Tom Perriello: Truth about health reform’s impact on vets
Column by Tom Perriello
One of my greatest privileges in Congress is serving on the House Veterans Affairs Committee and its Health Subcommittee, where I am committed to ensuring quality health coverage for those who have served our country. With rumors and misunderstandings continuing to spread about health insurance reform, I want to clear up any confusion regarding how health reform will affect veterans and military personnel.
H.R. 3590, the Patient Protection and Affordability Act, and H.R. 4872, the Health Care and Education Reconciliation Act of 2010, provide all Americans with quality, affordable health care. Among the many quality options individuals have, the bill recognizes the programs that provide health coverage to members of the military, veterans, and their families.
Multiple veterans’ service organizations—including Iraq and Afghanistan Veterans of America, Vietnam Veterans of America, AMVETS, and the American Legion—as well as Secretary of Defense Robert Gates and Secretary of Veterans Affairs Eric Shinseki have made it clear that the legislation fully safeguards coverage through TRICARE, TRICARE for Life, and the VA health care system. In addition to protections within the main measure, the House also passed H.R. 4887, the TRICARE Affirmation Act, to further clarify that all those serving in the military, military retirees and their families under the age of 65 have health care that meets the standards set by the reform bill.
Although some TRICARE and VA health care programs are not specifically listed in the legislation, all active duty personnel, veterans and their respective families receiving full health coverage are classified as having met the individual responsibility requirements. There is no specific provision that excludes, reduces support, or harms veterans or their families. This new law provides access to health insurance to the hundreds of thousands of veterans that cannot afford health insurance and do not qualify for VA health care.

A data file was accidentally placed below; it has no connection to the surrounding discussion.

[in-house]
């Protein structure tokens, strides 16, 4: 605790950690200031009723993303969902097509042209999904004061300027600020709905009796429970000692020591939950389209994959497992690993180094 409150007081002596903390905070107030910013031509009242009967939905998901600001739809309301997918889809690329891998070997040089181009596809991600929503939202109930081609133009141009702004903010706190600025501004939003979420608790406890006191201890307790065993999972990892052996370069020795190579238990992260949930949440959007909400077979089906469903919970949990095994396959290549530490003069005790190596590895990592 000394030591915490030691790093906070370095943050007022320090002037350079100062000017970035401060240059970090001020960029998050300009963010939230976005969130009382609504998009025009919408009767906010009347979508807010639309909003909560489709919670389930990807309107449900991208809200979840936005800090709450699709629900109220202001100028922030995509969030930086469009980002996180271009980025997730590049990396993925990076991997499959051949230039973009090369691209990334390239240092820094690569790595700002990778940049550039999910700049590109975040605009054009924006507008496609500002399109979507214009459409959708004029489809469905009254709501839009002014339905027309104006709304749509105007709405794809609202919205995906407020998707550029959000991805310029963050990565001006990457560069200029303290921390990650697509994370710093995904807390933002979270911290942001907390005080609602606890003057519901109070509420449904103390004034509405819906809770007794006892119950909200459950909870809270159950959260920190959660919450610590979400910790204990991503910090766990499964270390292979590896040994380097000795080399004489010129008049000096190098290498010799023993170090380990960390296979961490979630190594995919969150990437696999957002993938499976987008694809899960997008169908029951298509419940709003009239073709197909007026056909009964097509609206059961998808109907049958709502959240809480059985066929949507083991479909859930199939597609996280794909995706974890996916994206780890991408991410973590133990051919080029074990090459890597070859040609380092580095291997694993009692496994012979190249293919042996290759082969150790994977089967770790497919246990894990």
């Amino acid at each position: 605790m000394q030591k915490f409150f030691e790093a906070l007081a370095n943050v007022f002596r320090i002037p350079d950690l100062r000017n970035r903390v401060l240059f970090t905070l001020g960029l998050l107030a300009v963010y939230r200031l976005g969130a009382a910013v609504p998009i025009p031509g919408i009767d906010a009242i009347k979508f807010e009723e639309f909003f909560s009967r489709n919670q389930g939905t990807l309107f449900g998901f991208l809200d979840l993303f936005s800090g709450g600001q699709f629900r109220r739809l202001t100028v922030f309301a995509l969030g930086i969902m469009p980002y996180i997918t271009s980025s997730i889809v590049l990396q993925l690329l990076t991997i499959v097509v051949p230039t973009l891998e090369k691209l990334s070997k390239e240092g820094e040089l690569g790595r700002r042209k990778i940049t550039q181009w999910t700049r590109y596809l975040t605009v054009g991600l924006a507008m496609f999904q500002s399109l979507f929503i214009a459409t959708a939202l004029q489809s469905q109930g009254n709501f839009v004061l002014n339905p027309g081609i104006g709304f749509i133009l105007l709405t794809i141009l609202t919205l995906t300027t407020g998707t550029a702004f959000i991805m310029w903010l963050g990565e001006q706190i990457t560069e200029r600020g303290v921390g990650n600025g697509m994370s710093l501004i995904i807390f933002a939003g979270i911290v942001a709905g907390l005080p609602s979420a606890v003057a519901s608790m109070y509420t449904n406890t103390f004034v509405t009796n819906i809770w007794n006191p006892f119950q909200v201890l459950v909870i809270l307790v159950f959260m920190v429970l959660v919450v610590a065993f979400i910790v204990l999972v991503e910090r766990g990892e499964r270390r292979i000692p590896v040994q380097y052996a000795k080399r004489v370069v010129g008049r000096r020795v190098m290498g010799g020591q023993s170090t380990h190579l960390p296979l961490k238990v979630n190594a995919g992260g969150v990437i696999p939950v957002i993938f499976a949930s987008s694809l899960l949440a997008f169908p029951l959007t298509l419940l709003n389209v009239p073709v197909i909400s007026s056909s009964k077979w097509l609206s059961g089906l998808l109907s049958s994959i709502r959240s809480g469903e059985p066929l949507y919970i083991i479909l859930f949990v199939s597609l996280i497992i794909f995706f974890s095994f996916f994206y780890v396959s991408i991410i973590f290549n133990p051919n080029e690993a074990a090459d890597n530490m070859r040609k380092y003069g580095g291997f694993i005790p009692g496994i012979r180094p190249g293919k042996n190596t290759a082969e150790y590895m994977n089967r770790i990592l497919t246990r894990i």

In addition to these important safeguards for veterans’ health care, I am also proud that the U.S. House passed with overwhelming bipartisan support two bills that I wrote to help veterans through tough economic times.
H.R. 3976, the Helping Heroes Keep Their Homes Act of 2009, will prevent mortgage lenders from foreclosing on a veteran’s home within nine months after the end of military service. If Congress does not act, these protections would expire at the end of the year, but my bill extends the protections for another five years.
H.R. 4667, the Veterans’ Compensation Cost-of-Living Adjustment Act of 2010, will increase the rate of compensation for disabled veterans and their survivors and dependents to keep pace with the rising cost-of-living. The disability COLA would become effective December 1, 2010 and will be equal to that provided on an annual basis to Social Security recipients. These increased benefits would apply to more than 3,000,000 veterans and nearly 350,000 survivors.
In these challenging economic times, nobody deserves these protections and benefits more than those who have fought for our country. These are common-sense bills and I’m grateful to see such an outpouring of support from both sides of the aisle. I look forward to seeing the President sign them into law soon.